by Paige Terryberry
Senior Analyst for Fiscal Policy, John Locke Foundation
According to a report released yesterday by the State Treasurer’s office, most nonprofit hospitals are not meeting their requirements of charity care.
Yet with inconsistent definitions of what is required, the divergence of charity care among nonprofit hospitals is less surprising. And with Covid changing how hospitals are operating, including the composition of services offered and patients seen, this is less surprising still. There is an accountability vacuum.
The Treasurer’s report states that very few nonprofit hospitals provide charity care that exceeds the dollar amount of their tax exemption.
The report focuses on bad debt, the uncollectible bills written off by a hospital. The gap between bad debt and charity care exposes these hospitals to scrutiny.
According to the Johns Hopkins Bloomberg School of Public Health report on North Carolina’s Health plan, many nonprofit hospitals are reaping massive profits, paying no taxes, and still not delivering “sufficient” charity care. But what is required of hospitals?
There is no accountability and there are no real requirements. The patterns are upsetting, but there is nothing incentivizing the hospitals to change.
The IRS, however, does establish some guidelines for nonprofit hospitals. Specifically regarding charity care, “Section 501(r)(6) requires a hospital organization to make reasonable efforts to determine whether an individual is eligible for assistance under the hospital organization’s financial assistance policy (FAP) before engaging in extraordinary collection actions (ECAs) against that individual.”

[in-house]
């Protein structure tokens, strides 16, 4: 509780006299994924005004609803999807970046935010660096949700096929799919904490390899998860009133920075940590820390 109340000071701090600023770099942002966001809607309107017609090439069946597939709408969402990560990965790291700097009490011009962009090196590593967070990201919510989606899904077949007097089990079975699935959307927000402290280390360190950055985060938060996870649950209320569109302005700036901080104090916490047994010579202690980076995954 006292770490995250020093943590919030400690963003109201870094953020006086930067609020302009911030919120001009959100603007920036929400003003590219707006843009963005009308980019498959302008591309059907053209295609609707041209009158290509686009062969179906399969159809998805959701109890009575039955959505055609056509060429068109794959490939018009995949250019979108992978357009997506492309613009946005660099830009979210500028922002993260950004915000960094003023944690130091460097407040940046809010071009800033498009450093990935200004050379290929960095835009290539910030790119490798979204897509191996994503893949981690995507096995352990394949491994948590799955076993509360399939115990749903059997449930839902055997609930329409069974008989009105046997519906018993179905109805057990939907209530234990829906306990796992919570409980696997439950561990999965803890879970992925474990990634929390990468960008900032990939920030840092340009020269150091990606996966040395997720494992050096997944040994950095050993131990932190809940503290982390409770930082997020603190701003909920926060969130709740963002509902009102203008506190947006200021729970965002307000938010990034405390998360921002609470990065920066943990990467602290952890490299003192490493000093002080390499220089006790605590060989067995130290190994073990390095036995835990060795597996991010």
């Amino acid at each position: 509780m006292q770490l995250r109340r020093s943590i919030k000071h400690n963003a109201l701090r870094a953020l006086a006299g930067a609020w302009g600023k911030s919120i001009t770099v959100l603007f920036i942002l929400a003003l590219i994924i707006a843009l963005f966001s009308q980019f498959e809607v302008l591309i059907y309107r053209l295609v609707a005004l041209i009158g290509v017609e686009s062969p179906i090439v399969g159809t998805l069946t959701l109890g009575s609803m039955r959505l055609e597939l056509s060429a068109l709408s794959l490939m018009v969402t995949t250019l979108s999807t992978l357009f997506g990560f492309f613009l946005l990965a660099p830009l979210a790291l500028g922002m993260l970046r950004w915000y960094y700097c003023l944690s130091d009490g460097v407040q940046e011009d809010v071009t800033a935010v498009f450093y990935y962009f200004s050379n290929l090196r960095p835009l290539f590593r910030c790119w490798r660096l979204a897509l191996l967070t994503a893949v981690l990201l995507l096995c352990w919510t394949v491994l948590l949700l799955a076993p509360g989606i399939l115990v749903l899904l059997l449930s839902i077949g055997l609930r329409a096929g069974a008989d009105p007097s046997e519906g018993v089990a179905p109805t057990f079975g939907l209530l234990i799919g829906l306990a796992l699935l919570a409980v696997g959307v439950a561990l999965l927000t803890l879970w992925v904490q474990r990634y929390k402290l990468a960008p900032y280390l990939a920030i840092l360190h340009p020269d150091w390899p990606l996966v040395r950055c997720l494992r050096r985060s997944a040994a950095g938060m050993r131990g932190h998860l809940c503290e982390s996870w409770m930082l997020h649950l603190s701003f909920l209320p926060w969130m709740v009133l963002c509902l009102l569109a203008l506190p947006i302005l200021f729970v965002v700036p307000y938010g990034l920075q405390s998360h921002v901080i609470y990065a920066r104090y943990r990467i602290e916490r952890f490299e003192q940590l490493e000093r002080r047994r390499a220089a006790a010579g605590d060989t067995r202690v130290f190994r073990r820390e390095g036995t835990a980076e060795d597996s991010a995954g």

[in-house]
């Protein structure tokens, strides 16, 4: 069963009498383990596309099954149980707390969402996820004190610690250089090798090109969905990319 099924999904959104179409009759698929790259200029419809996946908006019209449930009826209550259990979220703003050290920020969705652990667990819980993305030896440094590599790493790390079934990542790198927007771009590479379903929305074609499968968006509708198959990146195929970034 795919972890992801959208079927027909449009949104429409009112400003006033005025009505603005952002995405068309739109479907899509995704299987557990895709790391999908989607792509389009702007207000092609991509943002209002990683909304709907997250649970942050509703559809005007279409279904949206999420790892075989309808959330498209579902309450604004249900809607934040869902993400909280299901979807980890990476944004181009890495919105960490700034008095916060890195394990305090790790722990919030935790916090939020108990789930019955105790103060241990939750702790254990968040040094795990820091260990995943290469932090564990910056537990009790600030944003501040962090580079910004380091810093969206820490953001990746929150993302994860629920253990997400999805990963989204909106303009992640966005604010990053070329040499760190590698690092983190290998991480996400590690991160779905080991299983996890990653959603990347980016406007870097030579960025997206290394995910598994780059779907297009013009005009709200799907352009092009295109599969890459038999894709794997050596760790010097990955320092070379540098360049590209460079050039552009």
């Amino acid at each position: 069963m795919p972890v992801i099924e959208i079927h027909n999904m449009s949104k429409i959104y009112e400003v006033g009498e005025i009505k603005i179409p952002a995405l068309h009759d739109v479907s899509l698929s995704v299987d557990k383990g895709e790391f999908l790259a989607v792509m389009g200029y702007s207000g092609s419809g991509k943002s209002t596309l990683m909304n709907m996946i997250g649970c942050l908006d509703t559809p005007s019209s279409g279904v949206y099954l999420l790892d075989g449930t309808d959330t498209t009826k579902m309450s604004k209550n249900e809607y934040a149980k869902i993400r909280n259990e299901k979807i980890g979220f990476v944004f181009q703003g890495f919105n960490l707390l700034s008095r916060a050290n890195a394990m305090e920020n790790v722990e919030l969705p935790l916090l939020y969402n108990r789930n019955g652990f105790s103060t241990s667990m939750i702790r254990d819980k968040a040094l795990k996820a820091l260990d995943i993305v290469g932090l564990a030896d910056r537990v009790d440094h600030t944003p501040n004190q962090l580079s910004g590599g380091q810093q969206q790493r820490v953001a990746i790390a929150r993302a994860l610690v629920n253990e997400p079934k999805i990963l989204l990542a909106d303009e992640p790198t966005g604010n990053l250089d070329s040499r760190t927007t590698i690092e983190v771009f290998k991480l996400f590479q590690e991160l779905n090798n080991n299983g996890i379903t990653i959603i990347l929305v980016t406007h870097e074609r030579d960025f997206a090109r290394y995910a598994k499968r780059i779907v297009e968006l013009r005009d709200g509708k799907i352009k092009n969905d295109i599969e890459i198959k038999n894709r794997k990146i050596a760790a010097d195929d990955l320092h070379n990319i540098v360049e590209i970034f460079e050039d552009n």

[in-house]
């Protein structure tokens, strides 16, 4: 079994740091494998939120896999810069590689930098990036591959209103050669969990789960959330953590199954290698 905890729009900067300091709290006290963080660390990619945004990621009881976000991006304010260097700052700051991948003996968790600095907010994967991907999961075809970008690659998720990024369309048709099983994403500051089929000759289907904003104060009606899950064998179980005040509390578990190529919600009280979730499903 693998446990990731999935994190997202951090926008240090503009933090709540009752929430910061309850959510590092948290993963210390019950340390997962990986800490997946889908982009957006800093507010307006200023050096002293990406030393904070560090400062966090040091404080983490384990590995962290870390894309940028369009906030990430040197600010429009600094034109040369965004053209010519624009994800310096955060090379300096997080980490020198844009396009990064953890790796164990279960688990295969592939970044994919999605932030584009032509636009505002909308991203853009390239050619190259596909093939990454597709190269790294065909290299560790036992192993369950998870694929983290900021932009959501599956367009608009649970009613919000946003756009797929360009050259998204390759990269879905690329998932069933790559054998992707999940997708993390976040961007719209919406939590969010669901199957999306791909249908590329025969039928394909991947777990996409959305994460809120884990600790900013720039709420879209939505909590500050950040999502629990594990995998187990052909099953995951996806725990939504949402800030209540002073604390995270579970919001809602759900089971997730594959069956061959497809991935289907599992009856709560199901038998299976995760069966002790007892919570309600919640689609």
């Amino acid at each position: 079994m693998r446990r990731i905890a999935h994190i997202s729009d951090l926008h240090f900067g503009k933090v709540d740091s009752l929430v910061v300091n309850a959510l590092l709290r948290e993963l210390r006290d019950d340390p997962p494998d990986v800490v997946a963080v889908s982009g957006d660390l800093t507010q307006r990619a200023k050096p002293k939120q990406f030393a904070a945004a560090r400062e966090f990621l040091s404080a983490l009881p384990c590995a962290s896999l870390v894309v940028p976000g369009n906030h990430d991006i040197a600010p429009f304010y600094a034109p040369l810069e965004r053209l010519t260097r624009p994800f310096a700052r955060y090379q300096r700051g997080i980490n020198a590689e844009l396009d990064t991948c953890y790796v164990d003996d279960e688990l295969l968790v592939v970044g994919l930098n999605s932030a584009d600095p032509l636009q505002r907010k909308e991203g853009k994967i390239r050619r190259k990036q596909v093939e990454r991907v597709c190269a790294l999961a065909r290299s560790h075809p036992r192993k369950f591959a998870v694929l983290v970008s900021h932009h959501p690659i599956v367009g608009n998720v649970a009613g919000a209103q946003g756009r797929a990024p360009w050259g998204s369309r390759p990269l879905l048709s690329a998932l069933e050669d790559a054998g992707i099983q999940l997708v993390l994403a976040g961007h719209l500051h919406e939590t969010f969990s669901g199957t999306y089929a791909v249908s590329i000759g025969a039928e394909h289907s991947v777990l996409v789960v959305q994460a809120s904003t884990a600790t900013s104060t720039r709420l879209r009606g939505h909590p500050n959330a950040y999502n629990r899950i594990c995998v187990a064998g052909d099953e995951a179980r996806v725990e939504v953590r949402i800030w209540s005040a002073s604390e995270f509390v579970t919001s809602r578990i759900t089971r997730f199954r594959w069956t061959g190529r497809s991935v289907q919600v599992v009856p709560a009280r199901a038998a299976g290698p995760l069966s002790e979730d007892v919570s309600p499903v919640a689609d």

This imposes heavy administrative burdens for both patients and hospitals.
But no public agency currently monitors how nonprofit hospitals meet their charitable requirements. According to the report, and as suggested by their guidelines, the IRS even allows hospitals to set their own restrictions on charity care eligibility.
Of course, these decisions are better suited to be answered at the local level. Local hospitals should not be made to answer to the IRS. Yet some oversight is necessary to ensure poor families are not inadvertently or perniciously overcharged.
Nonprofit hospitals should not bill poor patients eligible for charity care. As the report says, “Existing law offers little protection to patients and taxpayers.” But without easy-to-follow benchmarks, it is unclear how hospitals should proceed. If nonprofit hospitals were required to report consistent measurements of charity care to retain their tax exempt status, more efficient charity care could be the result.